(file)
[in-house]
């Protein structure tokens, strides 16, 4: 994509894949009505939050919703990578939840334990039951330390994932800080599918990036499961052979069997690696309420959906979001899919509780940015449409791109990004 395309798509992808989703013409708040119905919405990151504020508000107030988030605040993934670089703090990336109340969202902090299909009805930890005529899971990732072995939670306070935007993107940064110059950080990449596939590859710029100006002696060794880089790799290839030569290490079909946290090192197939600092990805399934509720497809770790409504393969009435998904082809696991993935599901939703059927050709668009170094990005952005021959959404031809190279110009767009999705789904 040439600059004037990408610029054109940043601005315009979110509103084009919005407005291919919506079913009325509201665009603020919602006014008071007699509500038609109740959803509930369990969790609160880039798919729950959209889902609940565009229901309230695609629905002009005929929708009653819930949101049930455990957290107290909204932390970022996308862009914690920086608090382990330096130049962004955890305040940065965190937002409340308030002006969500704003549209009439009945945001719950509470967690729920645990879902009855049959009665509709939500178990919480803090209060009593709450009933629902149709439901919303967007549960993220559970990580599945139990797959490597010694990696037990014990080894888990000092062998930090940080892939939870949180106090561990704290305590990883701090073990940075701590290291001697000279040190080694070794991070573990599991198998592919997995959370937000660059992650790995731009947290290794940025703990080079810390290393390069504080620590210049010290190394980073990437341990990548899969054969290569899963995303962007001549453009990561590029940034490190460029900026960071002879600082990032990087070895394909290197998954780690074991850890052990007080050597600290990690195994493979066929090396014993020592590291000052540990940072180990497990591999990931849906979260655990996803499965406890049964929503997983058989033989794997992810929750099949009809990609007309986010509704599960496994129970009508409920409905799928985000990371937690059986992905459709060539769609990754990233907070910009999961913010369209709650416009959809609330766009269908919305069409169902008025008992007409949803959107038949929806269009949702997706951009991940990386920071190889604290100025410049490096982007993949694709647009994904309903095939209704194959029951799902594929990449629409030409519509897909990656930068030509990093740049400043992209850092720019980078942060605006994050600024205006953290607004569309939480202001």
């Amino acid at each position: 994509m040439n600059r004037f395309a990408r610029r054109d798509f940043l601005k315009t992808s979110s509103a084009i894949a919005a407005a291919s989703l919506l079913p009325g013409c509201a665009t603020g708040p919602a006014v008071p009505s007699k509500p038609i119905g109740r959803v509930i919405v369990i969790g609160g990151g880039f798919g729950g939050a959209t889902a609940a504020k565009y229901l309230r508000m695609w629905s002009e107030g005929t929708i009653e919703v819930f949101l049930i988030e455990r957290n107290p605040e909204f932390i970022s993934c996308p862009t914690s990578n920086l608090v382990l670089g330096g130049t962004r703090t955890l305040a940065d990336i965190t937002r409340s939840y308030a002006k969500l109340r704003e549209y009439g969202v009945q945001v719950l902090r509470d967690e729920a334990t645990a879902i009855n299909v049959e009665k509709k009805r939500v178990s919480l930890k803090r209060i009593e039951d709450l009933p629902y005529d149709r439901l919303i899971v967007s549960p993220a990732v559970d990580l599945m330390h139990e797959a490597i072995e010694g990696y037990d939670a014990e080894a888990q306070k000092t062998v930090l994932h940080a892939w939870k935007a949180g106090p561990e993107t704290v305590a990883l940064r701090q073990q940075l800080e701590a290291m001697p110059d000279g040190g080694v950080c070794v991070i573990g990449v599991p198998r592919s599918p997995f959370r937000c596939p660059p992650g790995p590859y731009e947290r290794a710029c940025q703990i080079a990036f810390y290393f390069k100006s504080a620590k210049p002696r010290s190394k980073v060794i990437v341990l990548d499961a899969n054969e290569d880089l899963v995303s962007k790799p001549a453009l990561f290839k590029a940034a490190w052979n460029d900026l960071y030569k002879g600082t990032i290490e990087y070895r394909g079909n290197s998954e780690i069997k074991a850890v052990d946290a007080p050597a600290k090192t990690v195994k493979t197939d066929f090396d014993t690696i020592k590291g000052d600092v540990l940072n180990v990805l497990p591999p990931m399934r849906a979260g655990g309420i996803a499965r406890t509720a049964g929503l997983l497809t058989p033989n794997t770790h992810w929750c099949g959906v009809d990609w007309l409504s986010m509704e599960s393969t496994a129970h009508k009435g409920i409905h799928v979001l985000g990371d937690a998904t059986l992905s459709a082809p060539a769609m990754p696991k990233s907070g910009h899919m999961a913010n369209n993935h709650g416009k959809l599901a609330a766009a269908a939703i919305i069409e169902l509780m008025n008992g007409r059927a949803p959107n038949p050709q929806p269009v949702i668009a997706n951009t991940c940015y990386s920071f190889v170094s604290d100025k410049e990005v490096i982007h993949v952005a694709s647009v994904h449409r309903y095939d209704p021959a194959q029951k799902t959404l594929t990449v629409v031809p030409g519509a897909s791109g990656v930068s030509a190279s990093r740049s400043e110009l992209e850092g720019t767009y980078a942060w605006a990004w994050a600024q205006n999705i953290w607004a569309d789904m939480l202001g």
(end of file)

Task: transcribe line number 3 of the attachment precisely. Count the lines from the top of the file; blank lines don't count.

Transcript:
């Amino acid at each position: 994509m040439n600059r004037f395309a990408r610029r054109d798509f940043l601005k315009t992808s979110s509103a084009i894949a919005a407005a291919s989703l919506l079913p009325g013409c509201a665009t603020g708040p919602a006014v008071p009505s007699k509500p038609i119905g109740r959803v509930i919405v369990i969790g609160g990151g880039f798919g729950g939050a959209t889902a609940a504020k565009y229901l309230r508000m695609w629905s002009e107030g005929t929708i009653e919703v819930f949101l049930i988030e455990r957290n107290p605040e909204f932390i970022s993934c996308p862009t914690s990578n920086l608090v382990l670089g330096g130049t962004r703090t955890l305040a940065d990336i965190t937002r409340s939840y308030a002006k969500l109340r704003e549209y009439g969202v009945q945001v719950l902090r509470d967690e729920a334990t645990a879902i009855n299909v049959e009665k509709k009805r939500v178990s919480l930890k803090r209060i009593e039951d709450l009933p629902y005529d149709r439901l919303i899971v967007s549960p993220a990732v559970d990580l599945m330390h139990e797959a490597i072995e010694g990696y037990d939670a014990e080894a888990q306070k000092t062998v930090l994932h940080a892939w939870k935007a949180g106090p561990e993107t704290v305590a990883l940064r701090q073990q940075l800080e701590a290291m001697p110059d000279g040190g080694v950080c070794v991070i573990g990449v599991p198998r592919s599918p997995f959370r937000c596939p660059p992650g790995p590859y731009e947290r290794a710029c940025q703990i080079a990036f810390y290393f390069k100006s504080a620590k210049p002696r010290s190394k980073v060794i990437v341990l990548d499961a899969n054969e290569d880089l899963v995303s962007k790799p001549a453009l990561f290839k590029a940034a490190w052979n460029d900026l960071y030569k002879g600082t990032i290490e990087y070895r394909g079909n290197s998954e780690i069997k074991a850890v052990d946290a007080p050597a600290k090192t990690v195994k493979t197939d066929f090396d014993t690696i020592k590291g000052d600092v540990l940072n180990v990805l497990p591999p990931m399934r849906a979260g655990g309420i996803a499965r406890t509720a049964g929503l997983l497809t058989p033989n794997t770790h992810w929750c099949g959906v009809d990609w007309l409504s986010m509704e599960s393969t496994a129970h009508k009435g409920i409905h799928v979001l985000g990371d937690a998904t059986l992905s459709a082809p060539a769609m990754p696991k990233s907070g910009h899919m999961a913010n369209n993935h709650g416009k959809l599901a609330a766009a269908a939703i919305i069409e169902l509780m008025n008992g007409r059927a949803p959107n038949p050709q929806p269009v949702i668009a997706n951009t991940c940015y990386s920071f190889v170094s604290d100025k410049e990005v490096i982007h993949v952005a694709s647009v994904h449409r309903y095939d209704p021959a194959q029951k799902t959404l594929t990449v629409v031809p030409g519509a897909s791109g990656v930068s030509a190279s990093r740049s400043e110009l992209e850092g720019t767009y980078a942060w605006a990004w994050a600024q205006n999705i953290w607004a569309d789904m939480l202001g």